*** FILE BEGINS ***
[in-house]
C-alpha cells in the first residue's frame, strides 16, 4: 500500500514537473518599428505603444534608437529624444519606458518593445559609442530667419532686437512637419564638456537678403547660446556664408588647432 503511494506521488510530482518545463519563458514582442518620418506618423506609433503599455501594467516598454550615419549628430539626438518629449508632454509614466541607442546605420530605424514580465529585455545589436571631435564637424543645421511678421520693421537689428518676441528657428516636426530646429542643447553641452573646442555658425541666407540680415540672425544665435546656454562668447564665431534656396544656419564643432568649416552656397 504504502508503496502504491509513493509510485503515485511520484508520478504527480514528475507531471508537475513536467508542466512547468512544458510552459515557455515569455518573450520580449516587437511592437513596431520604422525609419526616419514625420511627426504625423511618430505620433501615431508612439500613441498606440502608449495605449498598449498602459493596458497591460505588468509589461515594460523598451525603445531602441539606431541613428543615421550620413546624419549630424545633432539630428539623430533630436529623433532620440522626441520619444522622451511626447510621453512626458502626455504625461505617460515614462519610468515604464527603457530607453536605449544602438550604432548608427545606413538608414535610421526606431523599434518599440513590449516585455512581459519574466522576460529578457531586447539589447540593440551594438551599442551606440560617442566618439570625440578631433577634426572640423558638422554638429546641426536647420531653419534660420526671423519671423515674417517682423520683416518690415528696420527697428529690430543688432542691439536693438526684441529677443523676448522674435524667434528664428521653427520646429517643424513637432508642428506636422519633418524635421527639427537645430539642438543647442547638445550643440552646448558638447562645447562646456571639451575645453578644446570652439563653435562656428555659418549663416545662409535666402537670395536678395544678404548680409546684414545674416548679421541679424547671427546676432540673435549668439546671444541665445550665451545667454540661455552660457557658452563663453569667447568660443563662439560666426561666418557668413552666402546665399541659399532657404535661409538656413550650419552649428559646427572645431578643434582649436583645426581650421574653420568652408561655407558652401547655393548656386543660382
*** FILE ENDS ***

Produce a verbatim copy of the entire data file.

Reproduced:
[in-house]
C-alpha cells in the first residue's frame, strides 16, 4: 500500500514537473518599428505603444534608437529624444519606458518593445559609442530667419532686437512637419564638456537678403547660446556664408588647432 503511494506521488510530482518545463519563458514582442518620418506618423506609433503599455501594467516598454550615419549628430539626438518629449508632454509614466541607442546605420530605424514580465529585455545589436571631435564637424543645421511678421520693421537689428518676441528657428516636426530646429542643447553641452573646442555658425541666407540680415540672425544665435546656454562668447564665431534656396544656419564643432568649416552656397 504504502508503496502504491509513493509510485503515485511520484508520478504527480514528475507531471508537475513536467508542466512547468512544458510552459515557455515569455518573450520580449516587437511592437513596431520604422525609419526616419514625420511627426504625423511618430505620433501615431508612439500613441498606440502608449495605449498598449498602459493596458497591460505588468509589461515594460523598451525603445531602441539606431541613428543615421550620413546624419549630424545633432539630428539623430533630436529623433532620440522626441520619444522622451511626447510621453512626458502626455504625461505617460515614462519610468515604464527603457530607453536605449544602438550604432548608427545606413538608414535610421526606431523599434518599440513590449516585455512581459519574466522576460529578457531586447539589447540593440551594438551599442551606440560617442566618439570625440578631433577634426572640423558638422554638429546641426536647420531653419534660420526671423519671423515674417517682423520683416518690415528696420527697428529690430543688432542691439536693438526684441529677443523676448522674435524667434528664428521653427520646429517643424513637432508642428506636422519633418524635421527639427537645430539642438543647442547638445550643440552646448558638447562645447562646456571639451575645453578644446570652439563653435562656428555659418549663416545662409535666402537670395536678395544678404548680409546684414545674416548679421541679424547671427546676432540673435549668439546671444541665445550665451545667454540661455552660457557658452563663453569667447568660443563662439560666426561666418557668413552666402546665399541659399532657404535661409538656413550650419552649428559646427572645431578643434582649436583645426581650421574653420568652408561655407558652401547655393548656386543660382